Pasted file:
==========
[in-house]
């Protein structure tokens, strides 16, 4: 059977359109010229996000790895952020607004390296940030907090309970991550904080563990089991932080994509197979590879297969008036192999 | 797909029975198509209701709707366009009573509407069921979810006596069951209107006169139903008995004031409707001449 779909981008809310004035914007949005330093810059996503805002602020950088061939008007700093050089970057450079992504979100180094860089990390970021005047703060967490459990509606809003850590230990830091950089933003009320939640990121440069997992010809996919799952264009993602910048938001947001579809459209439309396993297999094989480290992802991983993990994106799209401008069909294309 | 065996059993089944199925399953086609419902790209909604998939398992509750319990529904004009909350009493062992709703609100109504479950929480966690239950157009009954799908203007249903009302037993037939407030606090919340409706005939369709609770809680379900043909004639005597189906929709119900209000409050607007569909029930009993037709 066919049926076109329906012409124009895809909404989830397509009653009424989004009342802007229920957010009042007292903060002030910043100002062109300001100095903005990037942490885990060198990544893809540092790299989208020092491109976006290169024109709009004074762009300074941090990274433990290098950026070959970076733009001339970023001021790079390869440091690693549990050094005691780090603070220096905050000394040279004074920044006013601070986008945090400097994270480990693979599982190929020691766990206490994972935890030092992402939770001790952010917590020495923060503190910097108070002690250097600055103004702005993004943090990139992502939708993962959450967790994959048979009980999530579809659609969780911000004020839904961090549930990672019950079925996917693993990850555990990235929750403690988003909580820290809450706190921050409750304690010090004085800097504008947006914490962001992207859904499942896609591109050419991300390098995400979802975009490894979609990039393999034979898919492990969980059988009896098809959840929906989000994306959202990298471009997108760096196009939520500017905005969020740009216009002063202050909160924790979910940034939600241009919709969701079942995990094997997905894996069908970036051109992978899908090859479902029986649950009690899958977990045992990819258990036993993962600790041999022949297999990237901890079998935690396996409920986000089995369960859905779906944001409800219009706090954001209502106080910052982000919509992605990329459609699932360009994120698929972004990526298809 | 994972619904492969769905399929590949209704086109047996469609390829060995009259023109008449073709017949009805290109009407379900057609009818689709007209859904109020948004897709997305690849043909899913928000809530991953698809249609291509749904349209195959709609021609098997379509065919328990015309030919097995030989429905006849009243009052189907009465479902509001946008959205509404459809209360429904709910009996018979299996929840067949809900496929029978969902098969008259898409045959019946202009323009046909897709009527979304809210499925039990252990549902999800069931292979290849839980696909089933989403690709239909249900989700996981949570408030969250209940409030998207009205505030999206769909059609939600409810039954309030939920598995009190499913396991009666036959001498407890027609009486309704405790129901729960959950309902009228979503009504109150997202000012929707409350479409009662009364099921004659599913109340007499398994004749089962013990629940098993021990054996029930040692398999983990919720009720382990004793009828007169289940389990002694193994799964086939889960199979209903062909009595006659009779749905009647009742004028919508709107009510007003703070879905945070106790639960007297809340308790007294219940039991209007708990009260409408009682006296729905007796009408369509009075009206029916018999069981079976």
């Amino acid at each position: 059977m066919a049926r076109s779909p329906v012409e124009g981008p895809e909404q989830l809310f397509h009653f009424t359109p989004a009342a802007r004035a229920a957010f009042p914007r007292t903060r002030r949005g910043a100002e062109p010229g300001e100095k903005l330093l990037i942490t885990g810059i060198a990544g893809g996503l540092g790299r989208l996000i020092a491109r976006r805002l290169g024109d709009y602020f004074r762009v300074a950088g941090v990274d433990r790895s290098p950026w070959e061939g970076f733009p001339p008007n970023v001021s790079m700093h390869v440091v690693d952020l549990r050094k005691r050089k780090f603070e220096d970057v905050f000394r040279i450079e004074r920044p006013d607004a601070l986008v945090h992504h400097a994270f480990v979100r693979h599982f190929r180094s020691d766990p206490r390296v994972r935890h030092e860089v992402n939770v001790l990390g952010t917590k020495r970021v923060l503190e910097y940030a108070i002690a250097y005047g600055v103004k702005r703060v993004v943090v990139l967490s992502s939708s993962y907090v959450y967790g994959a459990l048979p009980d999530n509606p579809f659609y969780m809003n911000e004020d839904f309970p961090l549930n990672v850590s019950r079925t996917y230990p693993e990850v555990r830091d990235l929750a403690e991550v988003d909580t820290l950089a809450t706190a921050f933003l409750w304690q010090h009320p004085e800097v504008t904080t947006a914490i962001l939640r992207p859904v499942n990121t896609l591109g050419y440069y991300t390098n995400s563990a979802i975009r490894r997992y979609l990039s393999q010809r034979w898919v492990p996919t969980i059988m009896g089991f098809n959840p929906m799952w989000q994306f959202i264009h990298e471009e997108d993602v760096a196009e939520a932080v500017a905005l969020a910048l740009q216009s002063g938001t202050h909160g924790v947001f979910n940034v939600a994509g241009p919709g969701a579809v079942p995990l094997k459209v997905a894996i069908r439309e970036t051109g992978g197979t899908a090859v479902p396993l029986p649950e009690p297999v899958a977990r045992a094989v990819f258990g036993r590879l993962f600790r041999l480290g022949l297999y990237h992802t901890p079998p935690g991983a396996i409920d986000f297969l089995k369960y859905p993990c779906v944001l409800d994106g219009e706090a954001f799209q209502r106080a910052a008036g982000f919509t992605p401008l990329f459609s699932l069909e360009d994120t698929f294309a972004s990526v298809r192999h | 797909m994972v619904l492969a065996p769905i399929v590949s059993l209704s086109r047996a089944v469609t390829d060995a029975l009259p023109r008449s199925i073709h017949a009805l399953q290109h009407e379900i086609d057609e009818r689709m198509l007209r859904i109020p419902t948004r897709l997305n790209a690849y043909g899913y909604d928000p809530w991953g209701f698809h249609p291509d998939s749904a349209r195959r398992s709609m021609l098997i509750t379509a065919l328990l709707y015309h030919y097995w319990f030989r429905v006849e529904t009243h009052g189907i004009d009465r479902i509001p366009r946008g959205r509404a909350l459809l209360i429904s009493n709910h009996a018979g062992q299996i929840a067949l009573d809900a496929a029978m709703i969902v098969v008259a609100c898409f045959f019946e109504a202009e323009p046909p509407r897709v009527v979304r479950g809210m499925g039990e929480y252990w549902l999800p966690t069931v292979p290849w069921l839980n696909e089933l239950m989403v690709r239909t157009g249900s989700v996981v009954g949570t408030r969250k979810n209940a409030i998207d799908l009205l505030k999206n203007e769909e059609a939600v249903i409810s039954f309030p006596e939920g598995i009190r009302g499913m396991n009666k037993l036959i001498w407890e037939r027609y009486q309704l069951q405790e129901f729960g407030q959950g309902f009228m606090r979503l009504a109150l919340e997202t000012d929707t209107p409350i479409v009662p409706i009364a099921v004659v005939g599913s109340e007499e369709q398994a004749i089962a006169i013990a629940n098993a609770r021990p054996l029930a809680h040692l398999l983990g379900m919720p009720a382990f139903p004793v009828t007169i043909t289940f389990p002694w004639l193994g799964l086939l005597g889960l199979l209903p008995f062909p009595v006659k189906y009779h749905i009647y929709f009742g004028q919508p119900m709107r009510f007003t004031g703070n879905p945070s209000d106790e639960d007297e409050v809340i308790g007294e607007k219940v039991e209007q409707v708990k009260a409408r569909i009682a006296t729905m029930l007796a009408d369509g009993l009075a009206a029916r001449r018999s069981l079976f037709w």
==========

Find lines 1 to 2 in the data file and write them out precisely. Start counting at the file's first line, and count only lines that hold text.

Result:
[in-house]
């Protein structure tokens, strides 16, 4: 059977359109010229996000790895952020607004390296940030907090309970991550904080563990089991932080994509197979590879297969008036192999 | 797909029975198509209701709707366009009573509407069921979810006596069951209107006169139903008995004031409707001449 779909981008809310004035914007949005330093810059996503805002602020950088061939008007700093050089970057450079992504979100180094860089990390970021005047703060967490459990509606809003850590230990830091950089933003009320939640990121440069997992010809996919799952264009993602910048938001947001579809459209439309396993297999094989480290992802991983993990994106799209401008069909294309 | 065996059993089944199925399953086609419902790209909604998939398992509750319990529904004009909350009493062992709703609100109504479950929480966690239950157009009954799908203007249903009302037993037939407030606090919340409706005939369709609770809680379900043909004639005597189906929709119900209000409050607007569909029930009993037709 066919049926076109329906012409124009895809909404989830397509009653009424989004009342802007229920957010009042007292903060002030910043100002062109300001100095903005990037942490885990060198990544893809540092790299989208020092491109976006290169024109709009004074762009300074941090990274433990290098950026070959970076733009001339970023001021790079390869440091690693549990050094005691780090603070220096905050000394040279004074920044006013601070986008945090400097994270480990693979599982190929020691766990206490994972935890030092992402939770001790952010917590020495923060503190910097108070002690250097600055103004702005993004943090990139992502939708993962959450967790994959048979009980999530579809659609969780911000004020839904961090549930990672019950079925996917693993990850555990990235929750403690988003909580820290809450706190921050409750304690010090004085800097504008947006914490962001992207859904499942896609591109050419991300390098995400979802975009490894979609990039393999034979898919492990969980059988009896098809959840929906989000994306959202990298471009997108760096196009939520500017905005969020740009216009002063202050909160924790979910940034939600241009919709969701079942995990094997997905894996069908970036051109992978899908090859479902029986649950009690899958977990045992990819258990036993993962600790041999022949297999990237901890079998935690396996409920986000089995369960859905779906944001409800219009706090954001209502106080910052982000919509992605990329459609699932360009994120698929972004990526298809 | 994972619904492969769905399929590949209704086109047996469609390829060995009259023109008449073709017949009805290109009407379900057609009818689709007209859904109020948004897709997305690849043909899913928000809530991953698809249609291509749904349209195959709609021609098997379509065919328990015309030919097995030989429905006849009243009052189907009465479902509001946008959205509404459809209360429904709910009996018979299996929840067949809900496929029978969902098969008259898409045959019946202009323009046909897709009527979304809210499925039990252990549902999800069931292979290849839980696909089933989403690709239909249900989700996981949570408030969250209940409030998207009205505030999206769909059609939600409810039954309030939920598995009190499913396991009666036959001498407890027609009486309704405790129901729960959950309902009228979503009504109150997202000012929707409350479409009662009364099921004659599913109340007499398994004749089962013990629940098993021990054996029930040692398999983990919720009720382990004793009828007169289940389990002694193994799964086939889960199979209903062909009595006659009779749905009647009742004028919508709107009510007003703070879905945070106790639960007297809340308790007294219940039991209007708990009260409408009682006296729905007796009408369509009075009206029916018999069981079976």